Does Breastfeeding Hurt As Much With Your Second Kid? Here's What You Can Expect

My mom had four children and is quick to admit that by the time she was pregnant with my brother, her last, he basically sat on her vagina for the duration of the nine months she carried him. She carried low, a popular occurrence with many women who have seen their bodies stretched in all directions as a result of multiple pregnancies. Like my mom, those women will tell you their preparedness for what's to come made pregnancies following their first a different experience. But they did wonder: Does breastfeeding hurt as much with your second kid?

"Breastfeeding should not hurt in general," Leigh Anne O’Connor, an International Board Certified Lactation Consultant (IBCLC) and parenting coach, tells Romper in an email interview. "If it hurts, there is something off with the latch — it could be the position and angle of the baby, it could be from a misalignment in the baby, or an issue with the oral anatomy, for example, tongue tie."

If you do have an issue with latching and suspect tongue tie, then you'll want to seek the advice of your child's pediatrician, as well as that of a lactation consultant. According to Baby Center, about 4 percent of babies are born with a tongue tie and it tends to run in families. However, many cases of tongue tie do correct themselves during a baby's first six weeks as a result of structural mouth changes, the website noted.

"Tongue tie is a common problem in infancy," Dr. Emily Edwards, a pediatrician at MemorialCare Saddleback Medical Center, Laguna Hills, California, tells Romper. "Most of the time, it will not spontaneously resolve."

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In addition to poor latch, symptoms and signs of a tongue tie include a clicking sound when nursing, gassiness, reflux or colic, and poor weight gain, according to Mommypotamus. You may also notice a low milk supply, plugged ducts and/or mastitis, and general discomfort while nursing, the website noted.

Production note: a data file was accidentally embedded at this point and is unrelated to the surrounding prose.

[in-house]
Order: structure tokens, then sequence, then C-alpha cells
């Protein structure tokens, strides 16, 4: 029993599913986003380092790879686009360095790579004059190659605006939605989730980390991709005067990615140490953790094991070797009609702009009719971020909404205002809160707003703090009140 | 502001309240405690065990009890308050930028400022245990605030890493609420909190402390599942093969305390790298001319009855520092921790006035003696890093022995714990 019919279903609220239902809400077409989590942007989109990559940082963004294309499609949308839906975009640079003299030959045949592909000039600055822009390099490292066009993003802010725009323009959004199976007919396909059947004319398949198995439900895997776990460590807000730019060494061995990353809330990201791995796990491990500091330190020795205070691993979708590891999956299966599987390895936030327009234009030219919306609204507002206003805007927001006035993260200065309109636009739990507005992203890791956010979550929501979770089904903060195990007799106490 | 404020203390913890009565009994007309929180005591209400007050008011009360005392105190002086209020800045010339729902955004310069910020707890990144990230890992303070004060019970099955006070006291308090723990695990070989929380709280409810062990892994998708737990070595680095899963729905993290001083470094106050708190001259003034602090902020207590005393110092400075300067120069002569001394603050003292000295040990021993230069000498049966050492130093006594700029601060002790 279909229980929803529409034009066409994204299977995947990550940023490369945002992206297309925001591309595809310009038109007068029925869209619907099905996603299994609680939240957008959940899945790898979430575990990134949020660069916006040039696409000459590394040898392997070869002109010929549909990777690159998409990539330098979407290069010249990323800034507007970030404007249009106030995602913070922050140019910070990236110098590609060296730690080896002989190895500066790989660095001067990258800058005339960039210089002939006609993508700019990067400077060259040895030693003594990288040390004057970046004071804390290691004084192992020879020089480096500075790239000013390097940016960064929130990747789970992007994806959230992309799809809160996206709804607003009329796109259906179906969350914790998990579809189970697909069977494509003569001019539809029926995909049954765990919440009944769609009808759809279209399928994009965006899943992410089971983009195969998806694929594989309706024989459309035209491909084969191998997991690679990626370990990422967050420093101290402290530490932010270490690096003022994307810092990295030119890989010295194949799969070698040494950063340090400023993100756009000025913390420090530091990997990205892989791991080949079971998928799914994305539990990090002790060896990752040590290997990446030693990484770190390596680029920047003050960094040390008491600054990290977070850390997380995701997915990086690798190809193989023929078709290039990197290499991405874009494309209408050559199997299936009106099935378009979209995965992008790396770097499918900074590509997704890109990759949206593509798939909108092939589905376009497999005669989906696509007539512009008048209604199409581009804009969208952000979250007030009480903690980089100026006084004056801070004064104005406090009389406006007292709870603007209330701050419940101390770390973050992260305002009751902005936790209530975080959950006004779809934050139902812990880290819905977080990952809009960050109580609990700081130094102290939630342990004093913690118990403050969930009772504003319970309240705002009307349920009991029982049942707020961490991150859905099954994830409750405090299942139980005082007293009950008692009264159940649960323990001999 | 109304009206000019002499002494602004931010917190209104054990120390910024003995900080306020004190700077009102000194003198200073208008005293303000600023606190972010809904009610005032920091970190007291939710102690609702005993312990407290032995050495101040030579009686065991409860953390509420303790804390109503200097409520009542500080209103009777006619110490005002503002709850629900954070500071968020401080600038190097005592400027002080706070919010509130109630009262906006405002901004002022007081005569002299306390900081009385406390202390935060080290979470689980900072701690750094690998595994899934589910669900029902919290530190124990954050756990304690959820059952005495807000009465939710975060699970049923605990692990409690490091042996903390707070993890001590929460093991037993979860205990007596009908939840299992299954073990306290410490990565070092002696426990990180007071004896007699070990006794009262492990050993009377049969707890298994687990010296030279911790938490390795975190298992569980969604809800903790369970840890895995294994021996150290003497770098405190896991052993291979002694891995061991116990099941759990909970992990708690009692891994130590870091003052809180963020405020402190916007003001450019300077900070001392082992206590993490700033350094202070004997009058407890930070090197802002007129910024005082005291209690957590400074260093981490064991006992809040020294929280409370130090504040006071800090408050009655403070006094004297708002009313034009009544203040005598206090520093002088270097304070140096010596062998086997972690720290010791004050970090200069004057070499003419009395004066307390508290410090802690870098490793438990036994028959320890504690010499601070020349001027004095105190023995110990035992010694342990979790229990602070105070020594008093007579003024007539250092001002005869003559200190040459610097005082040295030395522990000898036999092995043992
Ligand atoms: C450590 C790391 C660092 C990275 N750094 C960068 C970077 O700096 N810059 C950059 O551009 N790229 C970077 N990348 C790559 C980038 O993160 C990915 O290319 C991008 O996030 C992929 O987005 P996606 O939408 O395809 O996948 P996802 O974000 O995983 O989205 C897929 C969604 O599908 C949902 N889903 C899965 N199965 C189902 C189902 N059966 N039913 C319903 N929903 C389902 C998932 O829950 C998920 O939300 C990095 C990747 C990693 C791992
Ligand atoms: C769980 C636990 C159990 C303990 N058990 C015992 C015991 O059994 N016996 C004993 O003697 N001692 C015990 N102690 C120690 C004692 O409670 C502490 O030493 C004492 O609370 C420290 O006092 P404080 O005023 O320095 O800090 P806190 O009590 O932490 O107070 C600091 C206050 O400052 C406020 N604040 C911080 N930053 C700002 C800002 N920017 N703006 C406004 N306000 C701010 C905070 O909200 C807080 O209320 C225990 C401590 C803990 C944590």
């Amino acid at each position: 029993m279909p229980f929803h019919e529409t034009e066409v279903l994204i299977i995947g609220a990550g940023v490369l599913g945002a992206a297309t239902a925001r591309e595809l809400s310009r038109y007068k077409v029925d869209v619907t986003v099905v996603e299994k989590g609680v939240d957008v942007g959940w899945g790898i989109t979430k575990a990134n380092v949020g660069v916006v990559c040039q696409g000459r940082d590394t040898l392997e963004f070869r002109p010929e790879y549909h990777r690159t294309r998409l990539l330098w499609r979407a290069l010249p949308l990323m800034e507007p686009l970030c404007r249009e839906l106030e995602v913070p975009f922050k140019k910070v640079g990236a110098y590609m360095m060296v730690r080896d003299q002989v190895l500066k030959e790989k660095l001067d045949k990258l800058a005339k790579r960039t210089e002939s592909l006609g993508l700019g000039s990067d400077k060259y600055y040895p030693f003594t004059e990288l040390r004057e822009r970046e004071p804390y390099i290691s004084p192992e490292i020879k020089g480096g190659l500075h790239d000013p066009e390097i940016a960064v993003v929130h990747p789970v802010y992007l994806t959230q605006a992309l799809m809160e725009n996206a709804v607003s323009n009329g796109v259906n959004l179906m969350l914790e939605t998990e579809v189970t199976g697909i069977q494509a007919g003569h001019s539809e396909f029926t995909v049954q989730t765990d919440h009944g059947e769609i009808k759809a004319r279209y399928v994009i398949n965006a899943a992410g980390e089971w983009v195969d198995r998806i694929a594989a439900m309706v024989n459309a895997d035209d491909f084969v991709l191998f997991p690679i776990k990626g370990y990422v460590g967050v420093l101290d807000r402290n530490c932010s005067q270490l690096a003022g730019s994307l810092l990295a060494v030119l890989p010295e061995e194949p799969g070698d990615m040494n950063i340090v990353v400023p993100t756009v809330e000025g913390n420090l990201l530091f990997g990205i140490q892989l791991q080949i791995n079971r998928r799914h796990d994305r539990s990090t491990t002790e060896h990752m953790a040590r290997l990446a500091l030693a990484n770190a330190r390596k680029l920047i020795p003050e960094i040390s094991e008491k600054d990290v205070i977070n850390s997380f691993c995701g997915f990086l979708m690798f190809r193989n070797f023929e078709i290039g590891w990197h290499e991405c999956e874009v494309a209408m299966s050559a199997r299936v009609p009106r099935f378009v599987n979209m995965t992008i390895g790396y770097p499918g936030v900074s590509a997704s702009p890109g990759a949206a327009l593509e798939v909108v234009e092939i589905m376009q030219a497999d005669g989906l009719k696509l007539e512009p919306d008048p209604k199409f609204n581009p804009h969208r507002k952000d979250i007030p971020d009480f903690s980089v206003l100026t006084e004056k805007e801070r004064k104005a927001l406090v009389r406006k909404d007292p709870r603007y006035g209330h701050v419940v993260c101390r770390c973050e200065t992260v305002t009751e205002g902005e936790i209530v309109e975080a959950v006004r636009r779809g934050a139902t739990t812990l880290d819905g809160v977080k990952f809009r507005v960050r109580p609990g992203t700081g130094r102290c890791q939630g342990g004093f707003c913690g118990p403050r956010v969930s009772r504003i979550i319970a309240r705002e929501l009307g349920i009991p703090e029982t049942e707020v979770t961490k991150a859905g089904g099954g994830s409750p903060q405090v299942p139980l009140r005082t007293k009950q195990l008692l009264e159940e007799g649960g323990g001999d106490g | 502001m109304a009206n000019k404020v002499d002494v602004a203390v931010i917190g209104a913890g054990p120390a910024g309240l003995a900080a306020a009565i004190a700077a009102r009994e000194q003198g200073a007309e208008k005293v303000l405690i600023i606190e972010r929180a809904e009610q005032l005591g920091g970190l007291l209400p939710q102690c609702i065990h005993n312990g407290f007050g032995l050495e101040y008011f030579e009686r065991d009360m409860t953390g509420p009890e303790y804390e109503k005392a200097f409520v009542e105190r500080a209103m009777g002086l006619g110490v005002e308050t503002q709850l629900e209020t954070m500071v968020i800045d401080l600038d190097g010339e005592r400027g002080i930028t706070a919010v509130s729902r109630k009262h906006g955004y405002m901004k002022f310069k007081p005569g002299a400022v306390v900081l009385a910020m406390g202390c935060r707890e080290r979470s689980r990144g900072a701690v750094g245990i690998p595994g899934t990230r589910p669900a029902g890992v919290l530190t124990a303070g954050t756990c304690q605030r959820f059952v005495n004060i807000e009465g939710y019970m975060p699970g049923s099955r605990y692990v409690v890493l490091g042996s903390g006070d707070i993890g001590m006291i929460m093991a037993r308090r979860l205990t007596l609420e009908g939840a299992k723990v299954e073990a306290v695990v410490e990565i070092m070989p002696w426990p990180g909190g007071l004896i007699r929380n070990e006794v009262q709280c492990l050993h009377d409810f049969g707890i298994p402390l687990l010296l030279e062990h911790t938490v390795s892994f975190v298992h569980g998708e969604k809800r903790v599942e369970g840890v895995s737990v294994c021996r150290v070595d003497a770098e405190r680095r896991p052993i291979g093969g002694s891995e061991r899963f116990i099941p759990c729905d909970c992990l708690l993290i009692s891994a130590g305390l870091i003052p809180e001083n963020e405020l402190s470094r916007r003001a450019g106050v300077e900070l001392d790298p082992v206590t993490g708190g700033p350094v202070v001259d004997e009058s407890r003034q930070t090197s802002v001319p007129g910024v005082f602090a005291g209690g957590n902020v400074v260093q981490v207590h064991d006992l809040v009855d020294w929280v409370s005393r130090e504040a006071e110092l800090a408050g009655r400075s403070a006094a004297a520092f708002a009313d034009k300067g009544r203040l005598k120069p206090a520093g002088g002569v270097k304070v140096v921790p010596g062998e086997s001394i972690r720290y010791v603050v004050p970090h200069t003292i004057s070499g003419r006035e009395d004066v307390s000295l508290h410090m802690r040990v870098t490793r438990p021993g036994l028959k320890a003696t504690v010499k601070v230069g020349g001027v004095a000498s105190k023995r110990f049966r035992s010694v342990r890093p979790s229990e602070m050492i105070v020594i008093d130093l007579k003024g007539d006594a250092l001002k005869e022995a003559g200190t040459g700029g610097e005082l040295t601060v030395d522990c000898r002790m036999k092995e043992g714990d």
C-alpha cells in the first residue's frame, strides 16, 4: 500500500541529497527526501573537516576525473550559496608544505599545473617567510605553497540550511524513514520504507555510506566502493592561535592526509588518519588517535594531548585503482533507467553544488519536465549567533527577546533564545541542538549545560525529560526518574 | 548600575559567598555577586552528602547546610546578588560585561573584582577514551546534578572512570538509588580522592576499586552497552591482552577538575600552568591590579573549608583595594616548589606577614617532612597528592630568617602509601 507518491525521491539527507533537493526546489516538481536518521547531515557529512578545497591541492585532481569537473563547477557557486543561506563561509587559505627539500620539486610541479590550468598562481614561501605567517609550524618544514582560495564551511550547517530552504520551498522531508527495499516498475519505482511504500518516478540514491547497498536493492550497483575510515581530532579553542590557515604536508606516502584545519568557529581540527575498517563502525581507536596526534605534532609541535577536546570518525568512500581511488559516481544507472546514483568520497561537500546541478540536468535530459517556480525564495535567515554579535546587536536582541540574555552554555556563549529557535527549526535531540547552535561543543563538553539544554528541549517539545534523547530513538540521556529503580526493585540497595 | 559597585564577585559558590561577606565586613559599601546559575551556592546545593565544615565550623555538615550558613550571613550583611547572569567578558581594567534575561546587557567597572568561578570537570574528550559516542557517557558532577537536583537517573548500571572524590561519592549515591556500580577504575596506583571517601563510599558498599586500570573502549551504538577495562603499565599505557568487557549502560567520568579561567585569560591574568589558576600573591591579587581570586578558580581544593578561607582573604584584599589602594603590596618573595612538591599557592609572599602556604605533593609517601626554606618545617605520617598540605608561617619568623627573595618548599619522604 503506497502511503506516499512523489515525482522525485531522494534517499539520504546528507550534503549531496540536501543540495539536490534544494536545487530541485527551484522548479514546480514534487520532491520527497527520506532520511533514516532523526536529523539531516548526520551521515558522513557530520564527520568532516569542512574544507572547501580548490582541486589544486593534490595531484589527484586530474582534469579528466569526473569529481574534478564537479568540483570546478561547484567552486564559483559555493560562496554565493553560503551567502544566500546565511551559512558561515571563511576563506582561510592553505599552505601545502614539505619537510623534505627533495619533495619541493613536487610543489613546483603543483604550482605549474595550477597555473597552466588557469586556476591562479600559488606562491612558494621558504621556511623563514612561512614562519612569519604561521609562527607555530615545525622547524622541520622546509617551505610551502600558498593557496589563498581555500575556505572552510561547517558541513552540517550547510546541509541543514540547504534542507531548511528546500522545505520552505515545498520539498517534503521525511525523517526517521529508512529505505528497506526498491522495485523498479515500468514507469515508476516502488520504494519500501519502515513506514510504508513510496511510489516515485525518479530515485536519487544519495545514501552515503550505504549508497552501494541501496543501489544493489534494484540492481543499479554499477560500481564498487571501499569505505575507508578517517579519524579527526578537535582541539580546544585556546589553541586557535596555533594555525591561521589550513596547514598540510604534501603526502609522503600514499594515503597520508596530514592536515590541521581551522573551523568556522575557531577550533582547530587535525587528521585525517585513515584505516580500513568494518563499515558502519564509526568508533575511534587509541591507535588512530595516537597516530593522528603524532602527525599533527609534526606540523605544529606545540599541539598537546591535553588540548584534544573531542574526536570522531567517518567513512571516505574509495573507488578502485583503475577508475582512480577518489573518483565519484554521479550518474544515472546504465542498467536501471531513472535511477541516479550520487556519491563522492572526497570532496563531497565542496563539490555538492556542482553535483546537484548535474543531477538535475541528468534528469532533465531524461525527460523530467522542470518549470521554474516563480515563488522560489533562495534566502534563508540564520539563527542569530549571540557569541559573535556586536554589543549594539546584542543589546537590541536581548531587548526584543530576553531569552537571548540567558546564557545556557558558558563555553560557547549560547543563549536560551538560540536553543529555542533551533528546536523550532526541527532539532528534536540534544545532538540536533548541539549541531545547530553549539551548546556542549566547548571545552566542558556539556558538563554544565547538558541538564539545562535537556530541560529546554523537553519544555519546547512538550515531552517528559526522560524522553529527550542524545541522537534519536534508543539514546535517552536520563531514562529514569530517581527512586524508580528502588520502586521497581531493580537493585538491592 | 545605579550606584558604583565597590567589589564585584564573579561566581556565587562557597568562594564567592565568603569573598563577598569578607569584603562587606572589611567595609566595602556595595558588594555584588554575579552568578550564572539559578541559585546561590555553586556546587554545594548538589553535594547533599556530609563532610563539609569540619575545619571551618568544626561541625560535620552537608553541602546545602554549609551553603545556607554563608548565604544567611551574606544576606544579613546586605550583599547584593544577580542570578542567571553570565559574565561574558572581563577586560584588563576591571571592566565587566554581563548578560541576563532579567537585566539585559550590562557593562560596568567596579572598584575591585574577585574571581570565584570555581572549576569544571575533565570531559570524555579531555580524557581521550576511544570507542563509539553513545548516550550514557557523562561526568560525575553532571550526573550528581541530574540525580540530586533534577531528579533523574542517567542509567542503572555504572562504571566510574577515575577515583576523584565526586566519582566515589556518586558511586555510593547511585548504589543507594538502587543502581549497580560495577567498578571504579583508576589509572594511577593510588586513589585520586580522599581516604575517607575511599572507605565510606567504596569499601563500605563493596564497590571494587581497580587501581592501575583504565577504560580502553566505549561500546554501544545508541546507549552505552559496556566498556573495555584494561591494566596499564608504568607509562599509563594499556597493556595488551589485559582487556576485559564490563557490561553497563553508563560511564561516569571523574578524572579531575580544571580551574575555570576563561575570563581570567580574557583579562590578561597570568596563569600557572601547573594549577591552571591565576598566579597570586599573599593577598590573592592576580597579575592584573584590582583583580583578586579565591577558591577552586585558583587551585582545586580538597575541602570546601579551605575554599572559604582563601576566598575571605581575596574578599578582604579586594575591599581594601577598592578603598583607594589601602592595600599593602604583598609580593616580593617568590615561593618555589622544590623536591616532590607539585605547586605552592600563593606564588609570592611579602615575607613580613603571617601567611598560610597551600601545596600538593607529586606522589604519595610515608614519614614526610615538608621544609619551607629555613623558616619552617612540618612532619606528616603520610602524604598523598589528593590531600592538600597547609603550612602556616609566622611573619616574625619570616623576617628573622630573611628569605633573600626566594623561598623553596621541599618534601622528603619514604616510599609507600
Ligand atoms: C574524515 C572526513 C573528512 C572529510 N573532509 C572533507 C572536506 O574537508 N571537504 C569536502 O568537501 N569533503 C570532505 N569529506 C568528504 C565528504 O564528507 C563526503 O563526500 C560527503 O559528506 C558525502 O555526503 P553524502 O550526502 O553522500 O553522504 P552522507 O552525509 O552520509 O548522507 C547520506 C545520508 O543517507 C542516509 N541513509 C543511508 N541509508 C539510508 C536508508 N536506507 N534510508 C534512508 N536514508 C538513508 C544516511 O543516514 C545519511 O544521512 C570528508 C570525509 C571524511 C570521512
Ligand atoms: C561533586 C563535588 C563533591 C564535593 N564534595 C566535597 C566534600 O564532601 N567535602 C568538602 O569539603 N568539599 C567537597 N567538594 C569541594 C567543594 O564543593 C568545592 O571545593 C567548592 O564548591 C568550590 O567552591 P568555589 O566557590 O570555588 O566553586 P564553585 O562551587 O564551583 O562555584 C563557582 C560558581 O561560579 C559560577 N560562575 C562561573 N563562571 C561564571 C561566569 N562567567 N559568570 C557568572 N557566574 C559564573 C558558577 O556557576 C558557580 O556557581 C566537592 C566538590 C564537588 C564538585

But the reason behind a poor latch isn't always a tongue tie. If your baby was premature, you have inverted or flat nipples, or you have poor positioning during feeding time, you may also have issues with latching. According to La Leche League International (LLLI), a semi-reclined position might help your baby find a deeper latch. You might also try the laid back technique or football hold, a position that is especially helpful to moms who have had C-sections. "Any of these issues can happen with any baby whether the first, second, or tenth," O'Connor says.

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Vasospasm can cause nipple pain as well, IBCLC Michelle Kunschke told Romper. Vasospasm is when blood is pushed out of the nipple due to situations with poor latch or positioning, poor suckling mechanics in the baby (again, like tongue tie), or if the mother has Reynaud's Syndrome, according to Kunschke. A sign of vasospasm caused by Reynaud's Syndrome is a nipple that turns white, then shows a noticeable triphasic color change — from white to blue to red — as blood flow returns, explained Kelly Mom.

Keep in mind that, while you aren't supposed to experience pain while breastfeeding, the truth is many first-time moms do. Because let's be honest: It probably took you some time to get the hang of it all and chances are likely that until you did, you experienced some level of pain related to cracked nipples, scabs, and, yes, even bleeding. That means the second time around you'll have a better chance at skipping the learning curve, plus science shows your body will also be able to more readily make milk.

Also important to keep in mind? If breastfeeding is your goal, then you might want to make it your goal to get to the root cause of your issues. But for some women, breastfeeding proves to be impossible or it's just not their thing — that's OK, too.

After all, whether it's your second child or fifth, what you know by now is that taking the pressure out of pairing — and off of fellow moms — makes this whole parenting thing a hell of a lot easier. And that's something we all can get behind.

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